[German]Poorly or unsecured remote access is a constant security problem and gateway for cyberattacks in many companies, government agencies and organizations. Now I have come across a case involving a regional health ministry in Russia. A hacker was able to remotely penetrate an unsecured computer at this organization.
The "hack" is again a classic case of "what can go wrong, will go wrong." After all, since Russia's invasion of Ukraine, hackers are increasingly looking at Russian IT systems and searching for entry points. A hacker with the nickname Spielerkid89, who wishes to remain anonymous, has now uncovered such a vulnerability. This one did not intend to harm his victims and left their systems intact. But he used the opportunity to break into these systems. It was an experiment that is a perfect example of how poor cyber hygiene can expose companies.
Shodan and an unsecured VPN access
The hacker with the nickname Spielerkid89 used the search engine Shodan to look for Russian computers that were accessible via the Internet. Through appropriate queries to the Shodan search engine, he soon discovered an open VNC (Virtual Network Computing) port with disabled authentication.
VNC stands for a company and software that allows remote access to computers such as desktops. Users can use it to access work computers from home or another location, or to allow technical support staff to access their own computers. Appropriate VNC software must be installed on the computers. Ideally, VNC should only be used with authenticated users, such as system administrators. No one should access a computer without being properly authenticated. However, that was the security problem in the current case.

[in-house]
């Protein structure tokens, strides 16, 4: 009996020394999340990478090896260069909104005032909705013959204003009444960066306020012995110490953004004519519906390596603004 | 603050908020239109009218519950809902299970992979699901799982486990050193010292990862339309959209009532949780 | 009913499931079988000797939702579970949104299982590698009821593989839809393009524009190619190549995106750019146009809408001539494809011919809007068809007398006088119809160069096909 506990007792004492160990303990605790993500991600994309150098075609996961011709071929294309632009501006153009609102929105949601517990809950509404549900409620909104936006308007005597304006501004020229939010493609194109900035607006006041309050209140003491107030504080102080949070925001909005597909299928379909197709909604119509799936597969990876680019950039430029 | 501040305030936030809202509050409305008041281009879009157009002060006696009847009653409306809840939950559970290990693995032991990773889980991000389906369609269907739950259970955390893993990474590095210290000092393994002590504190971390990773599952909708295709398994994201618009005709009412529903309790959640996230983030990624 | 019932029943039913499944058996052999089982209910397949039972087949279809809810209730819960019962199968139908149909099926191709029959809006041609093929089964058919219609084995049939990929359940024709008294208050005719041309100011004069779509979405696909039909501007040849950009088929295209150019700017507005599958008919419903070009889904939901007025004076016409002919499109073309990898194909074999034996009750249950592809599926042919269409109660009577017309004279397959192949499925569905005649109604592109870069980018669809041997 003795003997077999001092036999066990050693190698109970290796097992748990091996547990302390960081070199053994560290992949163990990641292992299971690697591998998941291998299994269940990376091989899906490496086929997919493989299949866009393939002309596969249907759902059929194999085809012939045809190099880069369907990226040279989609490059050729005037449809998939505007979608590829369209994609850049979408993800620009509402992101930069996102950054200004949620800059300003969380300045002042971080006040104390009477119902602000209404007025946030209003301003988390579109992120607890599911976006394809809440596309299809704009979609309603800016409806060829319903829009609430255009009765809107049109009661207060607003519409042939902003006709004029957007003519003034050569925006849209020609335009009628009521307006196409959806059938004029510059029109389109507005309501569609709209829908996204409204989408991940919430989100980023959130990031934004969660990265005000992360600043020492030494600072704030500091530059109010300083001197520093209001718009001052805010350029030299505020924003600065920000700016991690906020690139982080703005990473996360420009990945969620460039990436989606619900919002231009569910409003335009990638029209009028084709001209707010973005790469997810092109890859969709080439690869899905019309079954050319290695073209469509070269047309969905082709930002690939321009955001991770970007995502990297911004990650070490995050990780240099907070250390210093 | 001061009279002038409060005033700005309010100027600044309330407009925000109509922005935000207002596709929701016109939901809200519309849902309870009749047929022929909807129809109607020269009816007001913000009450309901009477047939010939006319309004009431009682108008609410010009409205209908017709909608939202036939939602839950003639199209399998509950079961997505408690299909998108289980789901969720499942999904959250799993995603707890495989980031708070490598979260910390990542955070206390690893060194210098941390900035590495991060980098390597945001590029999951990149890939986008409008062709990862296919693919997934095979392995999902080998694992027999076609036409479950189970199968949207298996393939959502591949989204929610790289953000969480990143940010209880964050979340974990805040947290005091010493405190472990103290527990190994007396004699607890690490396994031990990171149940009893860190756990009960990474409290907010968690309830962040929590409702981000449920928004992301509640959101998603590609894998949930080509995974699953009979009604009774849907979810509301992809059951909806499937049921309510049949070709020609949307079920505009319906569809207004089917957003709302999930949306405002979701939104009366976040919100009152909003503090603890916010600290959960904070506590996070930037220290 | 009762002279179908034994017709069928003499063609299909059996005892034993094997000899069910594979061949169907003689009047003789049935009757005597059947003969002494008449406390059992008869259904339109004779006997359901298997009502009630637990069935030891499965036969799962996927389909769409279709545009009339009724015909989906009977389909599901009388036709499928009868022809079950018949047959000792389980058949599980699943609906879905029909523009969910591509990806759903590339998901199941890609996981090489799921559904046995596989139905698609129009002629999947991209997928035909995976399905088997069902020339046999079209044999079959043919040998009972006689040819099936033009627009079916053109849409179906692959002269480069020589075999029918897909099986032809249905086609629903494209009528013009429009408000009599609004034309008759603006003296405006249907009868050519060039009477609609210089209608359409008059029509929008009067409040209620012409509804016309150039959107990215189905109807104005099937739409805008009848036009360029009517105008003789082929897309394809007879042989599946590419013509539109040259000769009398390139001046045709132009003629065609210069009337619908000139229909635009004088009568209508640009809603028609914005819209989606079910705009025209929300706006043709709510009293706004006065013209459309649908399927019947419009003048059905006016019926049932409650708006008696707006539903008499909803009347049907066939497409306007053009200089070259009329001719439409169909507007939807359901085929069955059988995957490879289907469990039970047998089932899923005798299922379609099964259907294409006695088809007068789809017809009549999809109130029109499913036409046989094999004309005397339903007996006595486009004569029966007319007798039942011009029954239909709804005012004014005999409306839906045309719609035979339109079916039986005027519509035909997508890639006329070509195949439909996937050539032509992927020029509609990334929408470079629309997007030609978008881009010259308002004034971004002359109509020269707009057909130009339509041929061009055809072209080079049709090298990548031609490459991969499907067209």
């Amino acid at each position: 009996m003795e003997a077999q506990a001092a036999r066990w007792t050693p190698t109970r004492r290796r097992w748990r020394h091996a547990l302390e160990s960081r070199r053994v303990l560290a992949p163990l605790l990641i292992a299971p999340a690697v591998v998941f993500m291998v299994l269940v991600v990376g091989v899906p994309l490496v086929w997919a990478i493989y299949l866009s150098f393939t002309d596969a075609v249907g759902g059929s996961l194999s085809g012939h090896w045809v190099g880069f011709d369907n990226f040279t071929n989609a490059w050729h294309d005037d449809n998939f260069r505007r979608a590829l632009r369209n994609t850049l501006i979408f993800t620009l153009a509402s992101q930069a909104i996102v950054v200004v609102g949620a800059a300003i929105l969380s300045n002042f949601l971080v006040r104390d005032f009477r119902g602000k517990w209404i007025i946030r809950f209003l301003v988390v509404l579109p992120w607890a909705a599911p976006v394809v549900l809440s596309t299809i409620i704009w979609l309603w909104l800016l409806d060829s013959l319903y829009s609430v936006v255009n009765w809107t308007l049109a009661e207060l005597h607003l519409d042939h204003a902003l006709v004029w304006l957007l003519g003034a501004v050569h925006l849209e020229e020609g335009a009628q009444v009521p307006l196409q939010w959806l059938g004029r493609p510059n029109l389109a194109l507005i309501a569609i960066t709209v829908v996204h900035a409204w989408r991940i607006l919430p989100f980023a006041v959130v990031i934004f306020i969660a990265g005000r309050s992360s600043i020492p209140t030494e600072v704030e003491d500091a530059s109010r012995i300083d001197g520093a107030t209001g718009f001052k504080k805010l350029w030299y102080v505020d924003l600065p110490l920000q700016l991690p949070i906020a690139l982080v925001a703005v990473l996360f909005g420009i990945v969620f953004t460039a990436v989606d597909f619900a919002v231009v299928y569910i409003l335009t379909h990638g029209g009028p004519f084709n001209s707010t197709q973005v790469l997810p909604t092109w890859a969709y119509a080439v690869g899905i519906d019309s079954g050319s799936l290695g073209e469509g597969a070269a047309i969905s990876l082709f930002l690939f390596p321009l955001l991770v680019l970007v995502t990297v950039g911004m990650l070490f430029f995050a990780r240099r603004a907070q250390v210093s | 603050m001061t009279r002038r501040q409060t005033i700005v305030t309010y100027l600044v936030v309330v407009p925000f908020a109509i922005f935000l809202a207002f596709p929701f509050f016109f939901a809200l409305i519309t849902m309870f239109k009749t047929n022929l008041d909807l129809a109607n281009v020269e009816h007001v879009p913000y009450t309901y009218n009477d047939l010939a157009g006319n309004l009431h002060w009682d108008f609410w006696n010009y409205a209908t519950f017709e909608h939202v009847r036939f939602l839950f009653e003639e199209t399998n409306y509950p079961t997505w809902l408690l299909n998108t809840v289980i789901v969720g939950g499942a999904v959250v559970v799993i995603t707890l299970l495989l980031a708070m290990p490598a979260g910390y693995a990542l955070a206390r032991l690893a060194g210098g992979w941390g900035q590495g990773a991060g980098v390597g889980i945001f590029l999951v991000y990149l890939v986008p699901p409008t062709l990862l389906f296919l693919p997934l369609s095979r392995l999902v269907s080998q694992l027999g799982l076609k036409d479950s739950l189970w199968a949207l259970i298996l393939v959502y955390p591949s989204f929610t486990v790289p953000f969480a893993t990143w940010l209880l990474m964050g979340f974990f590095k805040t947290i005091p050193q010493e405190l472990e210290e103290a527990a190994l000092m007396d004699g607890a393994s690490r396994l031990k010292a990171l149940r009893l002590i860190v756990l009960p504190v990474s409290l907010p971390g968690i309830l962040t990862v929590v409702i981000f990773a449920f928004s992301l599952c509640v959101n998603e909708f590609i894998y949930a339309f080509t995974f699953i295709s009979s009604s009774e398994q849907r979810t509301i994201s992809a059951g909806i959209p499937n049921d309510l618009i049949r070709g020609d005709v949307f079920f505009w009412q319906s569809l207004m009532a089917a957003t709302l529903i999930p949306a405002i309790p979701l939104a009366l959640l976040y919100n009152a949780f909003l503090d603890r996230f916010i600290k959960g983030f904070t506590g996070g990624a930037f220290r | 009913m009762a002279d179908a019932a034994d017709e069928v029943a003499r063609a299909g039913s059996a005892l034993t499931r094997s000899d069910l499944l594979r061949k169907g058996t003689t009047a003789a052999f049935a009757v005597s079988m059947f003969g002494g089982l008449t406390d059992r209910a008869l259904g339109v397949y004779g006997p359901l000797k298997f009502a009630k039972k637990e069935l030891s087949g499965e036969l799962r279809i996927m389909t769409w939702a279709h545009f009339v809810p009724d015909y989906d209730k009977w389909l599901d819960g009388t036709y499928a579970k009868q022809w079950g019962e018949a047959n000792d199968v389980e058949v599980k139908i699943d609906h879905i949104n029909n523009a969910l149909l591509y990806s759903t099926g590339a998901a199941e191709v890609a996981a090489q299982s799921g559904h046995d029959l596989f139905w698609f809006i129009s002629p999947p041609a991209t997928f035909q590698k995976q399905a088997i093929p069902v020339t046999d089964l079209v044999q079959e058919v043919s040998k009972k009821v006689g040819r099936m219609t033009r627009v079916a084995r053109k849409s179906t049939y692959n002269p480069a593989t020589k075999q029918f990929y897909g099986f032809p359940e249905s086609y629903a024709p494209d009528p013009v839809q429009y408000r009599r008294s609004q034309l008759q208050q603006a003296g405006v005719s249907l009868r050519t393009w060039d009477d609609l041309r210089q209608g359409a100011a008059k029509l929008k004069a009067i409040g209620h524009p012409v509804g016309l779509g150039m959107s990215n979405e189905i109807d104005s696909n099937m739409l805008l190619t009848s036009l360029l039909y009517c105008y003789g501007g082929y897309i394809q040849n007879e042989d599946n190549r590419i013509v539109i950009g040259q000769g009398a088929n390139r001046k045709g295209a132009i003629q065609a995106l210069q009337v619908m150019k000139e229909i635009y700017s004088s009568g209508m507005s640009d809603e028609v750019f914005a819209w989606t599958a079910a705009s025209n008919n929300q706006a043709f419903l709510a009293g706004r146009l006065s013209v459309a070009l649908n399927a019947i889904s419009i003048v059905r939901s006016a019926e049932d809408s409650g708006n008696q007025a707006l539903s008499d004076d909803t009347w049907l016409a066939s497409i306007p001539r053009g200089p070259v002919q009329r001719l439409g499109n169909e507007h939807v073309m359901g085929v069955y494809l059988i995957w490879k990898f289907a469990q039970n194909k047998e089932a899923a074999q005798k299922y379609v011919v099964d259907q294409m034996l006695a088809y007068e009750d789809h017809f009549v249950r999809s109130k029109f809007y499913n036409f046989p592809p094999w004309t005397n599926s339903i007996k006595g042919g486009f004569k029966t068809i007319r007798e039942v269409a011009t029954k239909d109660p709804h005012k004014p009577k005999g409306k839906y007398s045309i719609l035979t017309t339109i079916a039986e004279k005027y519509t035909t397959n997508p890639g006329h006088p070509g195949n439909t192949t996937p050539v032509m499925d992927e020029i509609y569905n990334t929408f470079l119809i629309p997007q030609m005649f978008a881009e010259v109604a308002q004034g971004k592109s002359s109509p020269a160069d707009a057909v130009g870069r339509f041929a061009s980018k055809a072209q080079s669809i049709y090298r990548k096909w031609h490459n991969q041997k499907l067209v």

As a result, Spielerkid89 connected to this computer, which belongs to a health ministry in the Omsk region of Russia. To remotely access the desktop of a ministry employee, the hacker didn't need a password or authentication – he was able to access all files and information on that computer through an open VNC port.
"I was able to access people's names, other IP addresses pointing to other computers on the network, and also financial documents," the hacker said. The Cybernews research team, which was contacted by the hacker Spielerkid89, was able to verify that he did indeed gain access to a computer belonging to this Russian ministry (see the following screenshot).
Desktop of the OC at the Ministry of Health
As mentioned earlier, the hacker's intention was not to harm the organization. Therefore, he left the systems of the organization in question intact. However, the experiment illustrates how easy it is for a malicious hacker to penetrate an organization. By remotely accessing a computer through an open VNC port with authentication disabled, a criminal could download sensitive files, spy on other computers or servers on the network, set up services to create a backdoor, install malware, remotely introduce Trojans and more. CyberNews emailed me the information and documented the hack within this post.
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